“We are resourcing the schools as best we can with federal, state and local money,” Supt. Tata replied. “And we think the student assignment plan is focused on providing the right academic environment for all of our students.”

Ironically, in an earlier press conference in front of Wake School System headquarters in Raleigh just before Tata spoke to reporters, it was apparent that NCNAACP Pres. Rev. William Barber had read the seven-year-old HSTF report, and understood what “healthy schools” meant in Wake County.
“We must remind ourselves what was the philosophy of the [old student diversity] plan that received national attention, “ Rev. Barber told reporters. “That was the goal of creating healthy schools, and one part of the definition of healthy schools - it wasn’t the only part - that we would have a goal, even if we didn’t meet it all the time, of no more than 40 percent poor children in any one school, and no more than 25 percent underperforming.”
Barber added that it was the intention of the NCNAACP, beyond helping to attract more black and Hispanic teachers to the Wake school system, to make sure that Supt. Tata holds to that standard.
Now that Tata’s challenge is to apply that standard, not only to the new high poverty school his own school board has created, and not only to the other 59 high poverty schools already in force, but also the ones, if any, that his new school choice student assignment plan creates.
Keeping them all “healthy” as the Wake Public School budget continues to shrink in per pupil spending, will be the former Brigadier general’s new, and perhaps most perplexing mission.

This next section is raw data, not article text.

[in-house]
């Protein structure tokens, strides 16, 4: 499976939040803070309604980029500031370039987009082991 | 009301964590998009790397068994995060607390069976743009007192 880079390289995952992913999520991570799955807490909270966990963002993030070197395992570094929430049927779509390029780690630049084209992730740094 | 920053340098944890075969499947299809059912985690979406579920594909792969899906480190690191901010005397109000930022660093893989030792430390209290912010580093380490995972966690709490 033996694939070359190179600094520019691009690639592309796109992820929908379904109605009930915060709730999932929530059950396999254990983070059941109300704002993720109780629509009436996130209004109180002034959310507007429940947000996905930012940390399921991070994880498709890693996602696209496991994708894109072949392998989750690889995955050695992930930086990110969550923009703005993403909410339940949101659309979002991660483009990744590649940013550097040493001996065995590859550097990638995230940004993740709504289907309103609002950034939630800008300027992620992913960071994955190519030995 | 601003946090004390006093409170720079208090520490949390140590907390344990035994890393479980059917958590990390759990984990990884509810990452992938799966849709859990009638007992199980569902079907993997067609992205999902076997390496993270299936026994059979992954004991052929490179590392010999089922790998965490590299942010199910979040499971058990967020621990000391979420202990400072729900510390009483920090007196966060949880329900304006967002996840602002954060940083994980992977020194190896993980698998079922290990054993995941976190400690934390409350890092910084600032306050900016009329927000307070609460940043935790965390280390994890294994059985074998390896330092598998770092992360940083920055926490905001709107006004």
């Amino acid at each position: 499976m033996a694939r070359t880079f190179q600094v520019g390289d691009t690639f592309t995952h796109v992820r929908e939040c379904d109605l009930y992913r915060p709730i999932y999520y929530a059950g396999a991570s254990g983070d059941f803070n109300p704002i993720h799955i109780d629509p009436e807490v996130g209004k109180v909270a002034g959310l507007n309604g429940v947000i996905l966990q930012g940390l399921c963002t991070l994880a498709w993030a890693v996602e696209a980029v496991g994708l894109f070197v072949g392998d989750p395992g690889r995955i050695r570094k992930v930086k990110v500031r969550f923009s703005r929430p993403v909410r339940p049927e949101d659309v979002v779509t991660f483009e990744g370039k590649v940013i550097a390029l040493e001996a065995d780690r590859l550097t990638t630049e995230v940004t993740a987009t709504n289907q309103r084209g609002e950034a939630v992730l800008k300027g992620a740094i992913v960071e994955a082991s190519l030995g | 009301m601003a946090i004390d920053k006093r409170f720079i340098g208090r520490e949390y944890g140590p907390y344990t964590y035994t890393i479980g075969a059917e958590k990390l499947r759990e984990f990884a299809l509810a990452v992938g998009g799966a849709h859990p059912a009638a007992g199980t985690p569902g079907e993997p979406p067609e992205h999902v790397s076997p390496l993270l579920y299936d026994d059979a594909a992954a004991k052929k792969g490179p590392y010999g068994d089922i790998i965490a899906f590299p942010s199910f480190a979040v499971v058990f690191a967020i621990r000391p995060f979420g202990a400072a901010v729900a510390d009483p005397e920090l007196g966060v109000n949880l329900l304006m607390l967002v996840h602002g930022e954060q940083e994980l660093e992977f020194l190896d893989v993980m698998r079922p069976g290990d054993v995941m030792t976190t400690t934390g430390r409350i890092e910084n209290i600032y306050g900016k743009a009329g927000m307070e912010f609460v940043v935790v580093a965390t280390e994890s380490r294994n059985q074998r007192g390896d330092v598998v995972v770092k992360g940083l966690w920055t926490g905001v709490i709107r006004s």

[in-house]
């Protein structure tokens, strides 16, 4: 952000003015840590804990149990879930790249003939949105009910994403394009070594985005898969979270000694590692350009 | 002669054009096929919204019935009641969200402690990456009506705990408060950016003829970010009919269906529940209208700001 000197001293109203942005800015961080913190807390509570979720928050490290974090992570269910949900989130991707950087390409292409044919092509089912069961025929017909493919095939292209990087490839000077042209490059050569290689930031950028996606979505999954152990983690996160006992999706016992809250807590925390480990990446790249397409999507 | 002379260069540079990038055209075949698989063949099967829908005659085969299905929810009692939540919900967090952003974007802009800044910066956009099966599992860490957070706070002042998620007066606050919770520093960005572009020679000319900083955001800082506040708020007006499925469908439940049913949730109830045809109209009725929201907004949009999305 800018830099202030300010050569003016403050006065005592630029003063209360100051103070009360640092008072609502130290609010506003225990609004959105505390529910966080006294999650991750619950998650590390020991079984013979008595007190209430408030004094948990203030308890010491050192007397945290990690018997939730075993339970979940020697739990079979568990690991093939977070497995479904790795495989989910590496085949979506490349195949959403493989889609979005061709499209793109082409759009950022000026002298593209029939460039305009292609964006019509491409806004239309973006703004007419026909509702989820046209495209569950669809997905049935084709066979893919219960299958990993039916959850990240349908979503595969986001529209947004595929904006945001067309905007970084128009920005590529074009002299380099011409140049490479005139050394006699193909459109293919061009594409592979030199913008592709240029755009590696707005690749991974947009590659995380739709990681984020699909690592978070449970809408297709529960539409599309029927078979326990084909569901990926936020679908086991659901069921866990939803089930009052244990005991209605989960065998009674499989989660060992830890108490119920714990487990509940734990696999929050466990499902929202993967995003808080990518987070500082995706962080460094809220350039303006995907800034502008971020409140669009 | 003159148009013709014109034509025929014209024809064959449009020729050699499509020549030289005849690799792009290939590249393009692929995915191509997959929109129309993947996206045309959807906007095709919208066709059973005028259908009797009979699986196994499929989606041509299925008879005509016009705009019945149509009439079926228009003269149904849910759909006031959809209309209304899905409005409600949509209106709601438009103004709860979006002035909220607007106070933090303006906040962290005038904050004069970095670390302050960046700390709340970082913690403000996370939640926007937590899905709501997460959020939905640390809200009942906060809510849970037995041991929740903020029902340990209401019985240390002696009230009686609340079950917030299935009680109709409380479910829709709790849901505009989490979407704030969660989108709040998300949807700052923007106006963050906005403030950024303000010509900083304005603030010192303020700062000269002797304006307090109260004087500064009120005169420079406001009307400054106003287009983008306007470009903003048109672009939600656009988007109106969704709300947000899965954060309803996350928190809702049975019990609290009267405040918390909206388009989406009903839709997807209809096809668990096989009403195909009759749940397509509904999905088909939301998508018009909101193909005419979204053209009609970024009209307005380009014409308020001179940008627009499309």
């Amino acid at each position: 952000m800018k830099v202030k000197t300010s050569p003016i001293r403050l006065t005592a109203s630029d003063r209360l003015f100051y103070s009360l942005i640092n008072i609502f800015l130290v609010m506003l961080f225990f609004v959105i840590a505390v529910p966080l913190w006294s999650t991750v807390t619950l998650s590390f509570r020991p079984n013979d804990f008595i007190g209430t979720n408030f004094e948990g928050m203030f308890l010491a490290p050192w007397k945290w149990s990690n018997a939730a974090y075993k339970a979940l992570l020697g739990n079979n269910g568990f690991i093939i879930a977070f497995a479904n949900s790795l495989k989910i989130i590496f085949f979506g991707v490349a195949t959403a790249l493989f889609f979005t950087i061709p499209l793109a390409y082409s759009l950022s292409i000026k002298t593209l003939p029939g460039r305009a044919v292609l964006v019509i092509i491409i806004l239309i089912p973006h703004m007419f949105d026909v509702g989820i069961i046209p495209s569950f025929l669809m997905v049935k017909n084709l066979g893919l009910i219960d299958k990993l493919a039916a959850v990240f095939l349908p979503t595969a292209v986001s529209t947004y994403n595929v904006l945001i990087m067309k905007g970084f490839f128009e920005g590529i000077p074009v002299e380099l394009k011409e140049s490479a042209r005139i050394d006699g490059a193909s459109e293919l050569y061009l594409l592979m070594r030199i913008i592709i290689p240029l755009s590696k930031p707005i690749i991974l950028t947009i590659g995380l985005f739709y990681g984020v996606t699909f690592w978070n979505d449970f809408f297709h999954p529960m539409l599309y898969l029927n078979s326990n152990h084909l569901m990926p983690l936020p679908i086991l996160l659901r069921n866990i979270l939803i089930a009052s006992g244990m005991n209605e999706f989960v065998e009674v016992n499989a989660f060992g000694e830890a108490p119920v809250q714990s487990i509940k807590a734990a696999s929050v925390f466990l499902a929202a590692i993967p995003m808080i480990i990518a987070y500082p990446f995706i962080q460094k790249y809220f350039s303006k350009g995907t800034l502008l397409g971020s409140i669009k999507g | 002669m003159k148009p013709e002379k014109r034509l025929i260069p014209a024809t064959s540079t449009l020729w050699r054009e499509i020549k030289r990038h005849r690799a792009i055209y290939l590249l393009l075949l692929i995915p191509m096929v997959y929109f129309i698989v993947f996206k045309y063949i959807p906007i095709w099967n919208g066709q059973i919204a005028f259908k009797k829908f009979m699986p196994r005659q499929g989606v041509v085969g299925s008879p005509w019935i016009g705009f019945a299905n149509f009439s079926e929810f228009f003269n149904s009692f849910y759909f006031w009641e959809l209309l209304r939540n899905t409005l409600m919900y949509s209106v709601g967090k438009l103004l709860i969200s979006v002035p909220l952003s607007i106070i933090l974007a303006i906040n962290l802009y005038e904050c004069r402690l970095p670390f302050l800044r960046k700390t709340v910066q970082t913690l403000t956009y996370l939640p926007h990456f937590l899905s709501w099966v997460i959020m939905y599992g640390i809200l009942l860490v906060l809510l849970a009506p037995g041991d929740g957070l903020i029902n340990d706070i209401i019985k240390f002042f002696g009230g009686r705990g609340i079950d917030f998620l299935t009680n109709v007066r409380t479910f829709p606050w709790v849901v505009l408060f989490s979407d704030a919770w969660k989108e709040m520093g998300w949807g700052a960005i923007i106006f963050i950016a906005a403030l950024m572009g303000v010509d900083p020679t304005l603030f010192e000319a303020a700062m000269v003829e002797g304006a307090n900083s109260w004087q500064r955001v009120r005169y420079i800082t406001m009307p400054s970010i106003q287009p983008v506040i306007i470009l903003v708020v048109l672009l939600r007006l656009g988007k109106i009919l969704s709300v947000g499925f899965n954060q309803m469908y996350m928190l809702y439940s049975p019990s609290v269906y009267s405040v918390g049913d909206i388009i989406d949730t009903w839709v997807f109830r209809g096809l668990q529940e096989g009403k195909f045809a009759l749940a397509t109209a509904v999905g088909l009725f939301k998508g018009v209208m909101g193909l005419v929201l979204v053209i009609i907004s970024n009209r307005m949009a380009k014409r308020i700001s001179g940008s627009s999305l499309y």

Tuesday, July 12, 2011

MAKE IT HAPPEN - "Under the Hood: A Look at the Klan"

       Hear the classic May 1987 radio interview with Carroll Crawford, then Grand Dragon of the Christian Knights of the Ku Klux Klan, as he warns that if the tough economic conditions of the people aren't addressed, that one day there will be a race war! A quarter of a century later, with the US on the brink of economic collapse, COULD THIS HAPPEN? Listen to "Make it Happen," this Thursday at 4 p.m. on Power 750 WAUG-AM/Power

Thursday, July 7, 2011


By Cash Michaels

             Saying that, “…I for one, support the effort of our Superintendent to close the gap between our minority student population and our minority teaching force,” Wake School Board member Keith Sutton blasted his fellow board members for remaining silent as Wake Superintendent Anthony Tata comes under fire for suggesting that more black and Hispanic teachers are needed for an increasing diverse student population.
In a July 5 email to the rest of the nine-member school board, Sutton, who represents predominately-black Southeast Raleigh on the board, wondered why his colleagues were being so quiet while Tata was taking flak.
            “As critics attack efforts of what I think is a very noble effort of our Superintendent to increase the number of minority teachers, where is support from our board?” Sutton wrote. “Why are we silent?  We have all agreed on goals such as improving educational quality, and closing achievement gaps, and have supported plans to accomplish these goals.”
            Sutton continued, “We may not all agree on all of the things that we do as board members or that the superintendent does.  But it does seem to be quite inconsistent and paradoxical that we continuously talk about the failures of our minority and economically disadvantaged students and the strategies that are needed to improve their chances, but we don't support the things that will ensure they are successful.”